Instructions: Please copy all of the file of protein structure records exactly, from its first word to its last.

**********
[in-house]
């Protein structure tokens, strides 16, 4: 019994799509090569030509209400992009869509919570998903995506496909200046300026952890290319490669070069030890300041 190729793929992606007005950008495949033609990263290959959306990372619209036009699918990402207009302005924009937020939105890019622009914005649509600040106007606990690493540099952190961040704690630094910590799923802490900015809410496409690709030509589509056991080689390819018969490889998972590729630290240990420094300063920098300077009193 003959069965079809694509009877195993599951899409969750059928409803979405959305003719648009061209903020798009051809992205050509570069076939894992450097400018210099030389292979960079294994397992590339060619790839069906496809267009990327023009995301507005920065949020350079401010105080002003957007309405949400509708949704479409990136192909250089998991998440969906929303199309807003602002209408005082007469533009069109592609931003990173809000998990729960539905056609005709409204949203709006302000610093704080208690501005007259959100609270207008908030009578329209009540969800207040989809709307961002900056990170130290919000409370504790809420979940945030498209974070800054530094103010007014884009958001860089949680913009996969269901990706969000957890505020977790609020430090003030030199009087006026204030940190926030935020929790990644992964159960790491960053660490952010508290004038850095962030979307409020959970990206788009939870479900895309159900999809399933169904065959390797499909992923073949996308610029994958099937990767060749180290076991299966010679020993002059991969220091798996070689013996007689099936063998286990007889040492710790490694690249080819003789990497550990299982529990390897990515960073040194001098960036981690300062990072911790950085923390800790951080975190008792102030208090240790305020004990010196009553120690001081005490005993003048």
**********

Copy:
[in-house]
């Protein structure tokens, strides 16, 4: 019994799509090569030509209400992009869509919570998903995506496909200046300026952890290319490669070069030890300041 190729793929992606007005950008495949033609990263290959959306990372619209036009699918990402207009302005924009937020939105890019622009914005649509600040106007606990690493540099952190961040704690630094910590799923802490900015809410496409690709030509589509056991080689390819018969490889998972590729630290240990420094300063920098300077009193 003959069965079809694509009877195993599951899409969750059928409803979405959305003719648009061209903020798009051809992205050509570069076939894992450097400018210099030389292979960079294994397992590339060619790839069906496809267009990327023009995301507005920065949020350079401010105080002003957007309405949400509708949704479409990136192909250089998991998440969906929303199309807003602002209408005082007469533009069109592609931003990173809000998990729960539905056609005709409204949203709006302000610093704080208690501005007259959100609270207008908030009578329209009540969800207040989809709307961002900056990170130290919000409370504790809420979940945030498209974070800054530094103010007014884009958001860089949680913009996969269901990706969000957890505020977790609020430090003030030199009087006026204030940190926030935020929790990644992964159960790491960053660490952010508290004038850095962030979307409020959970990206788009939870479900895309159900999809399933169904065959390797499909992923073949996308610029994958099937990767060749180290076991299966010679020993002059991969220091798996070689013996007689099936063998286990007889040492710790490694690249080819003789990497550990299982529990390897990515960073040194001098960036981690300062990072911790950085923390800790951080975190008792102030208090240790305020004990010196009553120690001081005490005993003048």